The festive carnage enacted by grim-faced consumers segued into the aftermath of a fight between Max–one of the main protagonists–and a classmate who spoiled Christmas for younger kids by telling them Santa wasn’t real. Max tries to explain to his mom his reason for getting into the fight, but his defense of the Christmas spirit by engaging in fisticuffs doesn’t exactly engender her sympathy, especially as she is preparing for the onslaught of a visit from her sister’s difficult family.

The sister, Linda, and her husband Howard are the typical Christmas movie ‘redneck relatives.’ Their entire family was cribbed rather heavily from movies like National Lampoon’s Christmas Vacation (albeit much surlier) but the acting was good enough to save the concept from being too cheesy. Max’s cousins bully him mercilessly, leading him to shred his letter to Santa and toss the pieces out of the window.

The next morning, the family awakens to a blizzard and power outage. Max’s teenage sister Beth, for some unfathomable reason, is allowed to leave the house and go check on her boyfriend several blocks away. She ends up running for her life from Krampus only to be attacked by a “present” he leaves behind just as she thinks he’s abandoned his pursuit.

Beth’s encounter with the jack-in-the-box was an excellent teaser that ultimately failed to deliver. We were set up to believe, “Well, this is serious. Kids can die in this movie.” But Dougherty didn’t commit to that, instead leaving anyone who fell victim to the minions of Krampus in an underwhelming limbo. Beth, as it transpired, wasn’t dead (supposedly?), being heard shrieking off-screen when her father and uncle managed to dredge up enough enthusiasm to go look for her.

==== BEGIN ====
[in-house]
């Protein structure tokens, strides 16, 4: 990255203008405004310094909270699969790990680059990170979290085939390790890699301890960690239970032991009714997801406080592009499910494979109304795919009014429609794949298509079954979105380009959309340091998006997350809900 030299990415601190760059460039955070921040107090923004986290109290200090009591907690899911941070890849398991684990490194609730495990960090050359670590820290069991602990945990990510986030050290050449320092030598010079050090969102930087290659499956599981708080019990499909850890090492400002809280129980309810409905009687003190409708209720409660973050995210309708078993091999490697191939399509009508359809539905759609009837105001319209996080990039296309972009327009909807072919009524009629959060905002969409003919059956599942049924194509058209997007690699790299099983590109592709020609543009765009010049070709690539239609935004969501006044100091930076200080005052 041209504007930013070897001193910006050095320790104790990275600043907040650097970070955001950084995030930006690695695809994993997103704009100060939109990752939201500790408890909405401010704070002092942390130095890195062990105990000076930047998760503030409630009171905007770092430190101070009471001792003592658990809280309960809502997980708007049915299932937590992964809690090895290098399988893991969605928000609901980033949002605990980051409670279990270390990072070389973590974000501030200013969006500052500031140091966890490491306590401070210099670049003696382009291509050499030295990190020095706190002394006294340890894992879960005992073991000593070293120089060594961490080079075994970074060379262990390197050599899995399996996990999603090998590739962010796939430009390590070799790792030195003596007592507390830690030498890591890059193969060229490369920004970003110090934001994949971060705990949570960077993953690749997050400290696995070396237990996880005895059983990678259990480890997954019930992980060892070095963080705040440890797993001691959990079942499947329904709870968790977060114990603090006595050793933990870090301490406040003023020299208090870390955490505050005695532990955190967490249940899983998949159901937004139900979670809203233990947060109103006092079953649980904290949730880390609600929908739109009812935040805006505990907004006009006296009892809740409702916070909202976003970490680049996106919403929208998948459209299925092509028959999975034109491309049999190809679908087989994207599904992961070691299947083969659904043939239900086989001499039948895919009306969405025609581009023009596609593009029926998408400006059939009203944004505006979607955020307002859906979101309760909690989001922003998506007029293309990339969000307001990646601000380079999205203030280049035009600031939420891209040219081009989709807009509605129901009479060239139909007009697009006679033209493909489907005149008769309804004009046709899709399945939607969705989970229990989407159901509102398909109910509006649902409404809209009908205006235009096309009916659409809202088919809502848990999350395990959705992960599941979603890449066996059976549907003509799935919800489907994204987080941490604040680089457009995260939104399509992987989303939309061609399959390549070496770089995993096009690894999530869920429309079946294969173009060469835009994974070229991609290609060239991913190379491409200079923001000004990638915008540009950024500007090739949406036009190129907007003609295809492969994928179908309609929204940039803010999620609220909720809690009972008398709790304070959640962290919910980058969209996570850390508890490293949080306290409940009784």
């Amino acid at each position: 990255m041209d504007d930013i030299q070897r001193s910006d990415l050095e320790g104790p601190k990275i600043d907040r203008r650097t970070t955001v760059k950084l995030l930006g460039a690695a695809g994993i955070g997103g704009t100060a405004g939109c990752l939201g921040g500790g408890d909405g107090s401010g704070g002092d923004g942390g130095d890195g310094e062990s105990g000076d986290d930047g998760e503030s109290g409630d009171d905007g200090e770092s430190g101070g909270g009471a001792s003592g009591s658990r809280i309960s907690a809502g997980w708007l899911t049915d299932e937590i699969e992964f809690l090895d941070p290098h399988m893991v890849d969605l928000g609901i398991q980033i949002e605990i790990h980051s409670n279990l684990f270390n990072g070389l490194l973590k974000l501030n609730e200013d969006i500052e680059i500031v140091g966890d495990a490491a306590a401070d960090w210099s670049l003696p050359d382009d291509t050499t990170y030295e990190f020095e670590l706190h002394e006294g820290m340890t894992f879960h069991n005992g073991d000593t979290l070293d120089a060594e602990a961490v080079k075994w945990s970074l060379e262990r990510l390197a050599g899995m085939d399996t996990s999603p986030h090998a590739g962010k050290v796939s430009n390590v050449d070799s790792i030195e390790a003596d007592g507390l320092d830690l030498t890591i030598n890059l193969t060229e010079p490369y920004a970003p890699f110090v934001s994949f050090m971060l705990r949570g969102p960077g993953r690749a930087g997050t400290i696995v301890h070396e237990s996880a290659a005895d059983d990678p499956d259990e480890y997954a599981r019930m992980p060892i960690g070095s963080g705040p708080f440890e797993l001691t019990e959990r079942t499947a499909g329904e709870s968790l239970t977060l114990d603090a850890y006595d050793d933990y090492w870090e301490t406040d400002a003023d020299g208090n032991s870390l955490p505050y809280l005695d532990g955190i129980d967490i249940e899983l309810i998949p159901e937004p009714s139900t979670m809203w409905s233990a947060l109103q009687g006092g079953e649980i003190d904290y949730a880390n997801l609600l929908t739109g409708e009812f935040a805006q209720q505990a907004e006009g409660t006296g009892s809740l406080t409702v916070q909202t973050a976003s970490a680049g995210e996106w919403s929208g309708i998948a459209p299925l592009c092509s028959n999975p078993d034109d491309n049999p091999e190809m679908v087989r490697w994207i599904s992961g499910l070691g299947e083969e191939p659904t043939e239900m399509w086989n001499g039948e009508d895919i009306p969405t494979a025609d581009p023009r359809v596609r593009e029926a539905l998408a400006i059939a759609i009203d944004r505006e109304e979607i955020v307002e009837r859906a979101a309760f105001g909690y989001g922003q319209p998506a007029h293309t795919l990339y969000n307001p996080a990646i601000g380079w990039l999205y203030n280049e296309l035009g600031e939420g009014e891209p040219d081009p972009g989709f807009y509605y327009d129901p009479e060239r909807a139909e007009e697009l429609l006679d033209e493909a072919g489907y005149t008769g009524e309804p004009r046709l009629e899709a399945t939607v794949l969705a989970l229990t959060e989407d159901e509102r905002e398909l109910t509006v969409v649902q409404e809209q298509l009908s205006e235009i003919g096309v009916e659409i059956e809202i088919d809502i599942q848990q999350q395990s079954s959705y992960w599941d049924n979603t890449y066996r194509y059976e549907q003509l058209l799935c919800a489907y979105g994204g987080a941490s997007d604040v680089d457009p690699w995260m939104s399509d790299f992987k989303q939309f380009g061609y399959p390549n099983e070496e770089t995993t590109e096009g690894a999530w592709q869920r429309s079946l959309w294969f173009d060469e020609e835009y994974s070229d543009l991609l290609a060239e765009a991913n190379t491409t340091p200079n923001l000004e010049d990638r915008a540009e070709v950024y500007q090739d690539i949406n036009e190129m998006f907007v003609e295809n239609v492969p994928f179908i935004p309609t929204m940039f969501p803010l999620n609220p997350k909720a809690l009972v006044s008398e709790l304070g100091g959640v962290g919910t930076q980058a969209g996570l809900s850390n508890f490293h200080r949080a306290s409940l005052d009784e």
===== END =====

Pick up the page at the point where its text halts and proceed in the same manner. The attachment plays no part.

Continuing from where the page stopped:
This wouldn’t even have been the worst of it, but the adults in the film never seemed to take the disappearance of Beth nearly as seriously as they should have. The audience takes its cues from the characters in situations like this. The parents failed to treat the disappearances of the kids with urgency, and so that lack of urgency was passed on to the audience. When we realized that the kids were likely not dead but merely captive, there was virtually no sense of relief because their captures had been thoroughly downplayed and upstaged by other events at every turn.

This error in judgement comes, I think, from the characters being written as if they had the filmmaker’s knowledge of how events would turn out, rather than as parents whose children had been taken by unspeakable monsters. Despite repeated silly posturing from her uncle Howard to her father Tom about how “a shepherd takes care of his flock,” both men were content to abandon their search for Beth after returning to the safety of the house, despite a) hearing her screaming and b) encountering a mysterious creature in the snow that brutally savaged Howard. Her mother and aunt seemed equally blasé about leaving her to fend for herself in a blizzard stalked by monsters.

While the parents reacted a little more believably to the losses of the other children, the treatment of Beth set up an unfortunate precedent in how the audience should expect to feel after such events. The loss of several of Howard and Linda’s kids was then rather upstaged due to being followed by an admittedly hilarious scene where Howard was chased through the kitchen by psychotic murderous gingerbread men wielding a nail gun. The other adults encountered similarly humorous monster toys including a savage teddy bear, a spooky angelic doll, and a red-eyed robot of some kind.

Eventually we learn about Krampus from Max’s grandmother, Omi. Relayed in an animated segment that couldn’t quite decide between two different visual styles, Omi tells of when she was a little girl and unwittingly set Krampus after her entire town because they had forgotten the spirit of Christmas.

After Krampus eliminates the rest of Max’s family, he confronts the monster, first offering to sacrifice himself. When Krampus merely laughs and has his cousin thrown in a fiery pit, he says the magic words: I’m sorry.

And in the worst move I’ve seen from any movie in recent memory, the reset button was hit and everything that the audience spent and hour and half watching was relegated to being little more than a big dream sequence. The Doughtry tried to offset this by having Max receive a bell with Krampus’s name etched on it, but it was far too little, too late. It’s hard to imagine repeated viewings of this movie will be very enjoyable when the audience knows that there were zero lasting consequences and that all the characters would wake up to a happy Christmas morning of unwrapping presents.

 

Early Look At Don’t Starve: Shipwrecked